February 10th, 2021
Digital learning loves a good buzzword or acronym.
Social learning and Gamification .
Expanding on traditional behavioural theories, Social Learning is the theory that learning, as a cognitive process, can occur purely through observation in a social context and in which behaviour is governed solely by reinforcements. In addition to the observation of behaviour, learning also occurs through the observation of rewards, a process known as vicarious reinforcement. When a particular behaviour is rewarded regularly, it will most likely persist.
Social behaviour exists in everyday life, and is a psychological trait. A study in 2013 found that hotel guests can be gently persuaded to reduce the number of towels they use each day by adding a sign in the room that linked behaviour to others guests, people who you believe you have a connection with.
Two alternating signs were placed in guest bedrooms:
"75% of guests in this hotel reuse their towels"
"75% of guests in this room reuse their towels"
The study found that guests cut their towel use significantly when told of the behaviour of previous guests in their room.
In the "room" scenario, guests used, on average, one towel per person per day. This compared with 1.6 towels per person per day for those told of behaviour in the hotel as a whole. This amounted to a 40% saving in the number of towels needing to be washed.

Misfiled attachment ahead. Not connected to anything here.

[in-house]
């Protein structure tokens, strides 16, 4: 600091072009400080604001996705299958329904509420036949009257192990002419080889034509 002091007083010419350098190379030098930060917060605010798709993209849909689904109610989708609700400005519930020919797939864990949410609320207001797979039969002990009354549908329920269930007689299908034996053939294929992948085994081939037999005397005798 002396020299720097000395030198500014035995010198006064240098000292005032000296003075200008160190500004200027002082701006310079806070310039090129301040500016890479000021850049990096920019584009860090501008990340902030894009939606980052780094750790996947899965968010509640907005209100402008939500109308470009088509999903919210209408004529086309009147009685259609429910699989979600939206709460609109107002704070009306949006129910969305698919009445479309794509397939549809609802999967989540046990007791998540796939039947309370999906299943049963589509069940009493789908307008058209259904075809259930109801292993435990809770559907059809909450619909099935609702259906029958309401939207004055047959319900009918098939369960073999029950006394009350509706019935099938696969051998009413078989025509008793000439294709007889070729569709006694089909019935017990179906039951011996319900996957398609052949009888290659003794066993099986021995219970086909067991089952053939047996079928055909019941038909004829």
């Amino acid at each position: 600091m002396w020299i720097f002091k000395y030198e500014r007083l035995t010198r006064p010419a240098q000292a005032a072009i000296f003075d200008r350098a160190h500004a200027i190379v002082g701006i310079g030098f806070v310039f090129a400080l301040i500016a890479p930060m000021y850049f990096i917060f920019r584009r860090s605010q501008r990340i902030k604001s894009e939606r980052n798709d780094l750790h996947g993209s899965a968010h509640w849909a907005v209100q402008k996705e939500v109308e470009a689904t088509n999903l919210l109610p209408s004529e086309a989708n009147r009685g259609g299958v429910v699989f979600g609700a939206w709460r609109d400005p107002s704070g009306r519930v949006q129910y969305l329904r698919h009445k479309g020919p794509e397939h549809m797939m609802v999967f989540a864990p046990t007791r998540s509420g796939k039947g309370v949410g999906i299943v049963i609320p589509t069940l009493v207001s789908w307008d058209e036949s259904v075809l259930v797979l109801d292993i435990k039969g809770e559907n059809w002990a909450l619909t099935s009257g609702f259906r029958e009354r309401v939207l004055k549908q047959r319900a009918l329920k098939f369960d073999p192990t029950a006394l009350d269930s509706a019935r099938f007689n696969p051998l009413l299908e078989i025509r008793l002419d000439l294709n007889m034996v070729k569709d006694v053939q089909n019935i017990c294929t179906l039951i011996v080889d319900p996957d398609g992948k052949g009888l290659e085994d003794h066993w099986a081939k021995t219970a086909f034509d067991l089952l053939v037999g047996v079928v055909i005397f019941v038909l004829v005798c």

Using this psychological approach, a learning platform can be constructed and configured in a way to expose the “good” behaviour of other learners in your cohort or organisation and provide a gentle encouragement for the learner to engage positively with the learning content.
Your learner engagement cake tastes quite nice with Social Learning, but adding in the baking soda of Gamification will really see your Victoria Sponge rise.
It is widely accepted that if a student is engaged in his or her learning and demonstrates the qualities that engagement manifests, he or she will be a successful student. Combining a goal oriented approach to work are historically found (Edwin Locke, 1991) to encourage human engagement in what tasks would otherwise be considered by many to be unpleasant and undesirable to perform.
Gamification thus strives to utilize this goal-oriented approach to achieve engagement across learning content and platforms.
There are dozens of different mechanics found in games that can be applied to gamifying within learning platforms, but I will focus on two main ones here:
in-game items to players as they progress
a point based level progression system.
Often serving the purpose of either making a character stronger and allowing them to progress through the game more easily, or to act as a trophy of a particular goal that a player has reached. In the latter case, this is effectively an achievement based reward.
This system is typically implemented in Learning Management Systems in the form of Badges, and badges can be assigned to learners (both manually and automatically) as notable evidence of strong performance. Badges trigger an achievement adrenaline for the individual, but more powerfully, add the nitro-glycerine to Social learning by reinforcing and publicising a reward for valuable accomplishments.